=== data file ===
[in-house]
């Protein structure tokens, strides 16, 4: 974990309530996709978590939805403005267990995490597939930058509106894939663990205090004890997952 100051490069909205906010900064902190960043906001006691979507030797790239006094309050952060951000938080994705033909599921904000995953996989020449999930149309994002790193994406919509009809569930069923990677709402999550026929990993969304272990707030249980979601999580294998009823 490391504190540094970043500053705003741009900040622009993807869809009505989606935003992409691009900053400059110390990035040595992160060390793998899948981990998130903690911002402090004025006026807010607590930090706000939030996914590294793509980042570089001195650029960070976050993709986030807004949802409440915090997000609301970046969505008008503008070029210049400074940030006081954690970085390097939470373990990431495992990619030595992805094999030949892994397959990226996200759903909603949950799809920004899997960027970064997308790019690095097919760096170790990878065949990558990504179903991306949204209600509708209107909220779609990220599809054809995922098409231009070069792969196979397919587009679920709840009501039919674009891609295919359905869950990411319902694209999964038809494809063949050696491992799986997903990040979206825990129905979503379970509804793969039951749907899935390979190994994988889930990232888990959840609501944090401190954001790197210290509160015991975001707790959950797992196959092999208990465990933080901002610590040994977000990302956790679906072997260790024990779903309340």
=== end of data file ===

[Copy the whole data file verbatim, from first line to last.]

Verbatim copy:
[in-house]
């Protein structure tokens, strides 16, 4: 974990309530996709978590939805403005267990995490597939930058509106894939663990205090004890997952 100051490069909205906010900064902190960043906001006691979507030797790239006094309050952060951000938080994705033909599921904000995953996989020449999930149309994002790193994406919509009809569930069923990677709402999550026929990993969304272990707030249980979601999580294998009823 490391504190540094970043500053705003741009900040622009993807869809009505989606935003992409691009900053400059110390990035040595992160060390793998899948981990998130903690911002402090004025006026807010607590930090706000939030996914590294793509980042570089001195650029960070976050993709986030807004949802409440915090997000609301970046969505008008503008070029210049400074940030006081954690970085390097939470373990990431495992990619030595992805094999030949892994397959990226996200759903909603949950799809920004899997960027970064997308790019690095097919760096170790990878065949990558990504179903991306949204209600509708209107909220779609990220599809054809995922098409231009070069792969196979397919587009679920709840009501039919674009891609295919359905869950990411319902694209999964038809494809063949050696491992799986997903990040979206825990129905979503379970509804793969039951749907899935390979190994994988889930990232888990959840609501944090401190954001790197210290509160015991975001707790959950797992196959092999208990465990933080901002610590040994977000990302956790679906072997260790024990779903309340």